The Pando aspen clonal colony

The tree called the Pando aspen (green bands at hill’s base and midsection) has an estimated 47,000 trunks and weighs 59 million kilograms, but it is dwindling. Credit: Lance Oditt, Studio 47.60 North


World’s biggest plant shrinks as hungry deer move in

Wily herbivores have breached a fence intended to protect the 43-hectare ‘Pando’ aspen.

A vast aspen grove that is renowned as one of the world’s biggest living organisms is shrinking as a result of human activity and browsing deer.

One aspen tree can sprout thousands of genetically identical trunks to form a single, sprawling clone known as a ‘forest of one tree’. The biggest known clone is the Pando, a quaking aspen (Populus tremuloides) in Utah that covers 43 hectares and is thought to have survived for thousands of years.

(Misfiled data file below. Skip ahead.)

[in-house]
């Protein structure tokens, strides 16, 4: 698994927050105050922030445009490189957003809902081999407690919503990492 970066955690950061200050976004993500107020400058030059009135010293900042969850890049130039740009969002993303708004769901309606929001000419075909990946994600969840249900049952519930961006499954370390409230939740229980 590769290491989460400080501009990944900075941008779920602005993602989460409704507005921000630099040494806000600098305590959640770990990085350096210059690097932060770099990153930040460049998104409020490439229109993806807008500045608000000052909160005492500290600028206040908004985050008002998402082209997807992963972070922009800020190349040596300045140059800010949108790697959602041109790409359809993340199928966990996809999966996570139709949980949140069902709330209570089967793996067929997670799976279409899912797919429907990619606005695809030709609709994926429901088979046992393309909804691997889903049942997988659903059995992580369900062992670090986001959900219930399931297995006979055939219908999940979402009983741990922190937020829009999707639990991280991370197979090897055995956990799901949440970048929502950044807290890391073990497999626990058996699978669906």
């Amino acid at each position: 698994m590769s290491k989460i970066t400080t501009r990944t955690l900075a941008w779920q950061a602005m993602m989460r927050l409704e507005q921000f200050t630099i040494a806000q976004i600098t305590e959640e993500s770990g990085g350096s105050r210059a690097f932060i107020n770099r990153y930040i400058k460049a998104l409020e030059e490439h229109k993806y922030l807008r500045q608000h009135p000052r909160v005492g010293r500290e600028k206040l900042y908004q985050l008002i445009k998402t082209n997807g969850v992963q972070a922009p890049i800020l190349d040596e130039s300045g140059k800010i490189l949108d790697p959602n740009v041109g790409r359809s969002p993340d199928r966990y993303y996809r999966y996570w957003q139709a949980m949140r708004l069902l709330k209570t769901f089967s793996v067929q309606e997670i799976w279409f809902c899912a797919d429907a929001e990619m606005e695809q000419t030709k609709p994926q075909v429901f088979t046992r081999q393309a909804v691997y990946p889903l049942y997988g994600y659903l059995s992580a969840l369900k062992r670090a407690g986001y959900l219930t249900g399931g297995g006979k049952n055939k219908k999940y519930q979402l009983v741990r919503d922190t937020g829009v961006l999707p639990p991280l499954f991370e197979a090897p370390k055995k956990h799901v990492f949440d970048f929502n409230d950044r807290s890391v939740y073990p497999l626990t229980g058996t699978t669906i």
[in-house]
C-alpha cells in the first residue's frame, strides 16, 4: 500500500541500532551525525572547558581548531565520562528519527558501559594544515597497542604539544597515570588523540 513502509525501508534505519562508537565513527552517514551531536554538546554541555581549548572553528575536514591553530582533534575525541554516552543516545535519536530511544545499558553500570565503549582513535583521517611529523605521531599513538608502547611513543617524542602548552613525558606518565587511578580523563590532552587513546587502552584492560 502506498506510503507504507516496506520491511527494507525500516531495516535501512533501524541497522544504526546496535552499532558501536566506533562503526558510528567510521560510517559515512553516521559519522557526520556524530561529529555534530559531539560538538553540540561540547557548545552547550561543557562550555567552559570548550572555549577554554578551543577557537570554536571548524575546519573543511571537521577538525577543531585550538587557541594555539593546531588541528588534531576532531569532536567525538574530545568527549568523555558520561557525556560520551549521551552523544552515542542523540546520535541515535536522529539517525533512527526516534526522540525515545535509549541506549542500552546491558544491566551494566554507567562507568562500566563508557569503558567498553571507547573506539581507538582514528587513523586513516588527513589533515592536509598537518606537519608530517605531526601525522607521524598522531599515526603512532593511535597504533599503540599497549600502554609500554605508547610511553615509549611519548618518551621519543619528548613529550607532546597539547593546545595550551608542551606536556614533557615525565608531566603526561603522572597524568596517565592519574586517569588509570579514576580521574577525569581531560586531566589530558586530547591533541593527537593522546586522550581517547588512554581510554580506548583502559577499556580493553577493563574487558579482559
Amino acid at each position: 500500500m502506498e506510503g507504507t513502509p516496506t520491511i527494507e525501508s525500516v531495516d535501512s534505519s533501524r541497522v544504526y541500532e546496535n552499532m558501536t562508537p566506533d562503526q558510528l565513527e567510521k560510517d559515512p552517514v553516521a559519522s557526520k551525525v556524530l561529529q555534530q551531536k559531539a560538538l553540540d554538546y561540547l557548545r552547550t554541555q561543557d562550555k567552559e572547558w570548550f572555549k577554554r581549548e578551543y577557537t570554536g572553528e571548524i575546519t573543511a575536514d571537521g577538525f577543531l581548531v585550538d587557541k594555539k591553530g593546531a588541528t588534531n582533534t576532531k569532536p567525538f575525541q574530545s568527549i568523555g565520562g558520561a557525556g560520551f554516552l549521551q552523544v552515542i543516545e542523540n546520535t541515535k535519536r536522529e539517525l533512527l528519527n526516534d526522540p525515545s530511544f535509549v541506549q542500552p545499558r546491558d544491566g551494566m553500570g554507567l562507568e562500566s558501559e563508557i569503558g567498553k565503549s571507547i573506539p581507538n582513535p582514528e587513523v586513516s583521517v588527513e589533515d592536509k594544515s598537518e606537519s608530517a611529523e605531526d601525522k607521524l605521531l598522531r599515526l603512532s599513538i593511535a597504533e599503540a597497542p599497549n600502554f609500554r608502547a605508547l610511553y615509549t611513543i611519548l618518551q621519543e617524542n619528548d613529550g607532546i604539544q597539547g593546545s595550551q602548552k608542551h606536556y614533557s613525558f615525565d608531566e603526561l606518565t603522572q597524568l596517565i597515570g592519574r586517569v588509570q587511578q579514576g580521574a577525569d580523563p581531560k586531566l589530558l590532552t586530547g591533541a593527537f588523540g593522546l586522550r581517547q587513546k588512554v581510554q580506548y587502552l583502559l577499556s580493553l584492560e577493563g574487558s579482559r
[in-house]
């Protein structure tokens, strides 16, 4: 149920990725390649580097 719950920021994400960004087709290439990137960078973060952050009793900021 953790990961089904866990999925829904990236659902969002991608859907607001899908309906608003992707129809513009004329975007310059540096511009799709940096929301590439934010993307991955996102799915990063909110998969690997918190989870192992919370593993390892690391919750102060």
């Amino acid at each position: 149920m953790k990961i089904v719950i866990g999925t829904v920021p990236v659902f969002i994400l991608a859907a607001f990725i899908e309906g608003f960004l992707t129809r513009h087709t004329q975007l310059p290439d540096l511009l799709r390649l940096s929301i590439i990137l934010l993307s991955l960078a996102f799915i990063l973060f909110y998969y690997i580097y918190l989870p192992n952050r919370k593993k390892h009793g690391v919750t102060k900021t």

Paul Rogers and Darren McAvoy at Utah State University in Logan reviewed aerial photographs of the Pando dating back to 1939. They also examined the aspen’s condition in 65 plots across fenced and unfenced sections of the grove.

The researchers found that the forest has thinned and that roads and settlements are encroaching on the grove. Mule deer (Odocoileus hemionus) are devouring vulnerable shoots in unfenced sections and are also slipping through the longest fence, which has some sections that are decades old. Only one fence, enclosing just 7 hectares of the ancient tree, has been effective at protecting this valuable habitat, the authors say.